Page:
1877 - Political Unrest in Buganda Continues – 1877

Political Unrest in Buganda Continues – 1877

While Buganda Kingdom continued to blossom in trade, Bunyoro Kingdom (an immediate neighbor to Buganda Kingdom) found itself threatened from the north by Egyptian-sponsored agents who sought ivory and slaves but who, unlike the Arab traders from Zanzibar, were also promoting foreign conquest. In 1869, Khedive Ismail Pasha of Egypt, seeking to annex the territories north of the borders of Lake Victoria and east of Lake Albert and “south of Gondokoro,” sent a British explorer called Samuel Baker, on a military expedition to the frontiers of Bunyoro, with the object of suppressing the slave-trade there and opening the way to commerce and civilization. The Khedive appointed Baker Governor-General of the new territory named Equatorial.

The people of Bunyoro Kingdom (called the Banyoro) resisted Baker, and he had to fight a desperate battle to secure his retreat. Baker regarded the resistance as an act of treachery, and he denounced the Banyoro in his book (Ismailia – A Narrative of The Expedition To Central Africa For The Suppression Of Slave Trade, Organised By Ismail, Khedive Of Egypt (1874)) which was widely read in Britain at the time. Later British Empire builders arrived in Uganda with a predisposition against Bunyoro Kingdom, which eventually would cost the kingdom half its territory until the “lost counties” were restored to Bunyoro after independence.

Farther north the Acholi Chiefdom responded more favorably to the Egyptian demand for ivory. They were already famous hunters and quickly acquired guns in return for tusks. The guns permitted the people of Acholi to retain their independence but altered the balance of power within the Acholi territory, which for the first time experienced unequal distribution of wealth based on their control of firearms.

Meanwhile, Buganda Kingdom was receiving not only traded goods and guns but a stream of foreign visitors as well. The explorer John Hanning Speke passed through Buganda in 1862 and claimed to have discovered the source of the river Nile. Both Speke and Henry Morton Stanley (based on their 1875 stay in Uganda) wrote books that praised the people of Buganda Kingdom (called the Baganda) for their organizational skills and willingness to modernize. Stanley went further and attempted to convert the King of Buganda Kingdom – Kabaka (King) Muteesa I to Christianity. After finding Kabaka Mutesa I apparently receptive, Stanley wrote to the Church Missionary Society (CMS) in London and persuaded it to send missionaries to Buganda Kingdom in 1877.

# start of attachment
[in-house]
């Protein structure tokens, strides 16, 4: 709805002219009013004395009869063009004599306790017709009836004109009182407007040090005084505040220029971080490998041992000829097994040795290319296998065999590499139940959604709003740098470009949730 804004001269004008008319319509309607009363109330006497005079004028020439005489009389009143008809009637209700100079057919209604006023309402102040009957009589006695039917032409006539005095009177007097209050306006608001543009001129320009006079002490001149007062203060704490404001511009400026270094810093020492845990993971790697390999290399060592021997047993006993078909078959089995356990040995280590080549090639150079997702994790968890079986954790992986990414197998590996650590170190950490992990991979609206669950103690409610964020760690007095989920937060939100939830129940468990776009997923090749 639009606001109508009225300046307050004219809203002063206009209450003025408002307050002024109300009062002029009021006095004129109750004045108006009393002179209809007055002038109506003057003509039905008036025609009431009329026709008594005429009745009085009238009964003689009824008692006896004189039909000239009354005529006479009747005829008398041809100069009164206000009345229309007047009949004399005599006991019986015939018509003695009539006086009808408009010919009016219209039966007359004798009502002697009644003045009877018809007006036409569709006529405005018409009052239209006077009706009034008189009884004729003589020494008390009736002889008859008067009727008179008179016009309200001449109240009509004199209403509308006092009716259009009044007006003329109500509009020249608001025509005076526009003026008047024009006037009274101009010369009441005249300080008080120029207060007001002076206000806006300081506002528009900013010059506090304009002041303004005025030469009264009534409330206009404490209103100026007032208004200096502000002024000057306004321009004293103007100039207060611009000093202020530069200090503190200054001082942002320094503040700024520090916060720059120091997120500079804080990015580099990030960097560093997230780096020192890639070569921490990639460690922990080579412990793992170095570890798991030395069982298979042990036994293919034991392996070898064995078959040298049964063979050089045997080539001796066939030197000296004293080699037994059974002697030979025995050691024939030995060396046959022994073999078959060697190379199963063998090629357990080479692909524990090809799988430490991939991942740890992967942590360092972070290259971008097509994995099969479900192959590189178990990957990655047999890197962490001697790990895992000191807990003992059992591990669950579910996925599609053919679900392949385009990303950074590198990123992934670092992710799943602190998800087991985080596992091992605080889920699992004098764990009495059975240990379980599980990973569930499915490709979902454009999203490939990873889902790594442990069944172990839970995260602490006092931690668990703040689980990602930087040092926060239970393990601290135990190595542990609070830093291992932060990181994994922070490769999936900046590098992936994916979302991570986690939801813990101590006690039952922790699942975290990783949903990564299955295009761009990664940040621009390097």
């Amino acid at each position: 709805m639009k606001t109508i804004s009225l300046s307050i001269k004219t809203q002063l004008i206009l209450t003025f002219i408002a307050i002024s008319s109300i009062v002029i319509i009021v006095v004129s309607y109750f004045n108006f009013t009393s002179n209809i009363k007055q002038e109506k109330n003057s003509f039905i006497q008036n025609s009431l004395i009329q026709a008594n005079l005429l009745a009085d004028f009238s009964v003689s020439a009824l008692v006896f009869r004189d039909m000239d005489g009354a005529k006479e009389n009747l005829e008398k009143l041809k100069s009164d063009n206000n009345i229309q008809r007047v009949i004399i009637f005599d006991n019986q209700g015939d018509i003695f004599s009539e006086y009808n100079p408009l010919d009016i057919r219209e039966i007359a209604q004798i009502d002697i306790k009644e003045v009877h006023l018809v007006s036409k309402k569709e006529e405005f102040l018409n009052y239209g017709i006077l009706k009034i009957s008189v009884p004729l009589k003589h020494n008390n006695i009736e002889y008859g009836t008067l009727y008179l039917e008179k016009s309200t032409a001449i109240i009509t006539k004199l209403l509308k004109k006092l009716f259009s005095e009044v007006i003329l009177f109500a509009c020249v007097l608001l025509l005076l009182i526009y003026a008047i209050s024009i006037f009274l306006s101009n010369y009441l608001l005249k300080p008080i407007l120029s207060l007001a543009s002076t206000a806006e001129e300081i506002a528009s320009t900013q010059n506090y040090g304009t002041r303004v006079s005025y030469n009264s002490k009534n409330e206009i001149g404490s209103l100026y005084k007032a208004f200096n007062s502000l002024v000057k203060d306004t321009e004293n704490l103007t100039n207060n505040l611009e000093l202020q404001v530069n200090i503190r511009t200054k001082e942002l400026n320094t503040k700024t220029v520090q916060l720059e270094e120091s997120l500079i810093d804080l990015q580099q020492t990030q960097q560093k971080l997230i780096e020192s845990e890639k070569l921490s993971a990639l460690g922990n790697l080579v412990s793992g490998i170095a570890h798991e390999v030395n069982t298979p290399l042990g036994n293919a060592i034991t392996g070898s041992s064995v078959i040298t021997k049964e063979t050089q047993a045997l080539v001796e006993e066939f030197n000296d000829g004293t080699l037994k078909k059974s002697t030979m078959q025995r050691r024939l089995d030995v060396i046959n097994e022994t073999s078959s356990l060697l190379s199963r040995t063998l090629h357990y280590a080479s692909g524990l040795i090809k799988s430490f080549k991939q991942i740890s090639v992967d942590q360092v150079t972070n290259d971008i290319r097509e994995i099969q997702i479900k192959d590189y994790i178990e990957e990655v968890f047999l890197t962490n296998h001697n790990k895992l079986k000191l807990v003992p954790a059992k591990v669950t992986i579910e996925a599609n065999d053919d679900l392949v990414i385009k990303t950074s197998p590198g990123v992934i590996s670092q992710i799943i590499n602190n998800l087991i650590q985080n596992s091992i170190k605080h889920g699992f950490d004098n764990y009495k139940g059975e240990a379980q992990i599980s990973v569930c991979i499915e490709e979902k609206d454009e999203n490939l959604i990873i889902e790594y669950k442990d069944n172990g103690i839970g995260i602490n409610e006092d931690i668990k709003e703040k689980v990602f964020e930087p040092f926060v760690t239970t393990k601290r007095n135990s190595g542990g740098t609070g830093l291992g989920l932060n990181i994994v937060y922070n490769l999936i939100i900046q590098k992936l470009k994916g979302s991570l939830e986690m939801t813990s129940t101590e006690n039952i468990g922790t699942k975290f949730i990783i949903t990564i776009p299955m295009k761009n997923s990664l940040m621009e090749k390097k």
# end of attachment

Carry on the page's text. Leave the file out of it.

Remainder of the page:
Internally, by 1874, despite Buganda Kingdom`s booming trade at the time, its political and social threats were increasing in number and coming closer by the day. The King was getting more and more concerned about them. He knew that he badly needed to avert these threats before they get into his territory but he was also cognizant of the fact that in order to do so, he urgently needed new and more powerful strategic alliances. The Arab Muslims had already grossly disrespected the King and the King believed that they were partly to blame for disorganizing his leadership and weakening his rule. Kabaka (King) Muteesa I therefore believed that he could not easily trust them and so he was forced to look beyond Africa`s shoreline for strong alliances that could protect him as King and keep Buganda Kingdom`s power and influence dominant and strong within the region.

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